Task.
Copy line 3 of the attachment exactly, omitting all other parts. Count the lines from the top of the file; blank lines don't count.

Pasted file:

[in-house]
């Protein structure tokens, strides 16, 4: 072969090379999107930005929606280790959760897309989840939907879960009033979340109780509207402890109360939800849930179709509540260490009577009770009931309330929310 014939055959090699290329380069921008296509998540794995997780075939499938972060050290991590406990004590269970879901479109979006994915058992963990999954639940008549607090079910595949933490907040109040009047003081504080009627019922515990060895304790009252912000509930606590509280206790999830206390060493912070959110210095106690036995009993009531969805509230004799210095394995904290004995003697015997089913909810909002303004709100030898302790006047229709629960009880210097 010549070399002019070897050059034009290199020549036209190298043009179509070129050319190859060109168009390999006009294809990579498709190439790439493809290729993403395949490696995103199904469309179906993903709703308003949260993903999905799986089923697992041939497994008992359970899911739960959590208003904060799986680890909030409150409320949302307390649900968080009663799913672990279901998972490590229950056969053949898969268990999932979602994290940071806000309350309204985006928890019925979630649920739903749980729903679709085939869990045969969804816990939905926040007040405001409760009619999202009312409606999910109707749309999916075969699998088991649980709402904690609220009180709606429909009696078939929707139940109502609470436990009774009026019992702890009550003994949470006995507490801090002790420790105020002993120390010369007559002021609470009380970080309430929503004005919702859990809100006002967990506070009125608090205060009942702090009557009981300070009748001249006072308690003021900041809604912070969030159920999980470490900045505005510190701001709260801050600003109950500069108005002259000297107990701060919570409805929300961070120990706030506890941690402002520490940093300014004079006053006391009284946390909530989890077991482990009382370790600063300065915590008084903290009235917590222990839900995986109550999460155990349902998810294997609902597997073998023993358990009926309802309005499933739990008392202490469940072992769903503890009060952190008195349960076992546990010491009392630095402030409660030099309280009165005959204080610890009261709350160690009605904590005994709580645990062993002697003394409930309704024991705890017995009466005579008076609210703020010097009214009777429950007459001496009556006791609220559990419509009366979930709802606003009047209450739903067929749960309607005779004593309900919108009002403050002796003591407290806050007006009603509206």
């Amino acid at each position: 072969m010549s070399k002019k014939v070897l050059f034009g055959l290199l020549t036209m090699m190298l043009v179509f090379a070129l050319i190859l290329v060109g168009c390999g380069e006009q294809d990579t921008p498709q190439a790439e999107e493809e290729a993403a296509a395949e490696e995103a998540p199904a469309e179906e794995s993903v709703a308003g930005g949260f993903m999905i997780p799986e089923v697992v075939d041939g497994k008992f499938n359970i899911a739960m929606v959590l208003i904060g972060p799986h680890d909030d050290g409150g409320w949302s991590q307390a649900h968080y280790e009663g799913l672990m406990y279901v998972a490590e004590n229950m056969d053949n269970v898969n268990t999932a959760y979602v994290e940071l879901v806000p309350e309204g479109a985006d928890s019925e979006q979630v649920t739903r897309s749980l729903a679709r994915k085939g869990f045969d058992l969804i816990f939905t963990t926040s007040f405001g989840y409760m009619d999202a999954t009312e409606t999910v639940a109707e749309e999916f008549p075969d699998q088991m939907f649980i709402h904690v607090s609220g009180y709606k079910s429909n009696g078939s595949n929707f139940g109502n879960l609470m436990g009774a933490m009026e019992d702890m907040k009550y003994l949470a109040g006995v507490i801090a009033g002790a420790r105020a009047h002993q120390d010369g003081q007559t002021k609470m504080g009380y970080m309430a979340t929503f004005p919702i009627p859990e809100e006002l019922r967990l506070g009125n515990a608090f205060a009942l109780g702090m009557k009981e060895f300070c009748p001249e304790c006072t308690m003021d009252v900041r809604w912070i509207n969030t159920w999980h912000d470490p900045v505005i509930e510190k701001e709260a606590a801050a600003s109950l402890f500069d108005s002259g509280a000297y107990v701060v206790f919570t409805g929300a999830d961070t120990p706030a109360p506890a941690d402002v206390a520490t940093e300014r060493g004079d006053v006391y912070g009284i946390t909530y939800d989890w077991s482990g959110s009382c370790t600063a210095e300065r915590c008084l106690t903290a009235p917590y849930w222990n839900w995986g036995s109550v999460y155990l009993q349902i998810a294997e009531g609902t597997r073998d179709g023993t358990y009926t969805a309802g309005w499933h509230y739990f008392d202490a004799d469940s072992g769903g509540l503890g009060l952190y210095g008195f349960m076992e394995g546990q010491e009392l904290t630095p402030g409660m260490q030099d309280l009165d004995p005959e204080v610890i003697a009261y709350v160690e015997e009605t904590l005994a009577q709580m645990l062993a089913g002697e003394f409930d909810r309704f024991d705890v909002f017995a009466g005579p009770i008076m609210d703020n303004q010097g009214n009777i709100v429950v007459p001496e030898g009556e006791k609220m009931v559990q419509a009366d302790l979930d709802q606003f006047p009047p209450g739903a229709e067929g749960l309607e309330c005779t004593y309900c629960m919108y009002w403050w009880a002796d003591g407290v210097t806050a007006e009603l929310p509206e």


């Amino acid at each position: 072969m010549s070399k002019k014939v070897l050059f034009g055959l290199l020549t036209m090699m190298l043009v179509f090379a070129l050319i190859l290329v060109g168009c390999g380069e006009q294809d990579t921008p498709q190439a790439e999107e493809e290729a993403a296509a395949e490696e995103a998540p199904a469309e179906e794995s993903v709703a308003g930005g949260f993903m999905i997780p799986e089923v697992v075939d041939g497994k008992f499938n359970i899911a739960m929606v959590l208003i904060g972060p799986h680890d909030d050290g409150g409320w949302s991590q307390a649900h968080y280790e009663g799913l672990m406990y279901v998972a490590e004590n229950m056969d053949n269970v898969n268990t999932a959760y979602v994290e940071l879901v806000p309350e309204g479109a985006d928890s019925e979006q979630v649920t739903r897309s749980l729903a679709r994915k085939g869990f045969d058992l969804i816990f939905t963990t926040s007040f405001g989840y409760m009619d999202a999954t009312e409606t999910v639940a109707e749309e999916f008549p075969d699998q088991m939907f649980i709402h904690v607090s609220g009180y709606k079910s429909n009696g078939s595949n929707f139940g109502n879960l609470m436990g009774a933490m009026e019992d702890m907040k009550y003994l949470a109040g006995v507490i801090a009033g002790a420790r105020a009047h002993q120390d010369g003081q007559t002021k609470m504080g009380y970080m309430a979340t929503f004005p919702i009627p859990e809100e006002l019922r967990l506070g009125n515990a608090f205060a009942l109780g702090m009557k009981e060895f300070c009748p001249e304790c006072t308690m003021d009252v900041r809604w912070i509207n969030t159920w999980h912000d470490p900045v505005i509930e510190k701001e709260a606590a801050a600003s109950l402890f500069d108005s002259g509280a000297y107990v701060v206790f919570t409805g929300a999830d961070t120990p706030a109360p506890a941690d402002v206390a520490t940093e300014r060493g004079d006053v006391y912070g009284i946390t909530y939800d989890w077991s482990g959110s009382c370790t600063a210095e300065r915590c008084l106690t903290a009235p917590y849930w222990n839900w995986g036995s109550v999460y155990l009993q349902i998810a294997e009531g609902t597997r073998d179709g023993t358990y009926t969805a309802g309005w499933h509230y739990f008392d202490a004799d469940s072992g769903g509540l503890g009060l952190y210095g008195f349960m076992e394995g546990q010491e009392l904290t630095p402030g409660m260490q030099d309280l009165d004995p005959e204080v610890i003697a009261y709350v160690e015997e009605t904590l005994a009577q709580m645990l062993a089913g002697e003394f409930d909810r309704f024991d705890v909002f017995a009466g005579p009770i008076m609210d703020n303004q010097g009214n009777i709100v429950v007459p001496e030898g009556e006791k609220m009931v559990q419509a009366d302790l979930d709802q606003f006047p009047p209450g739903a229709e067929g749960l309607e309330c005779t004593y309900c629960m919108y009002w403050w009880a002796d003591g407290v210097t806050a007006e009603l929310p509206e």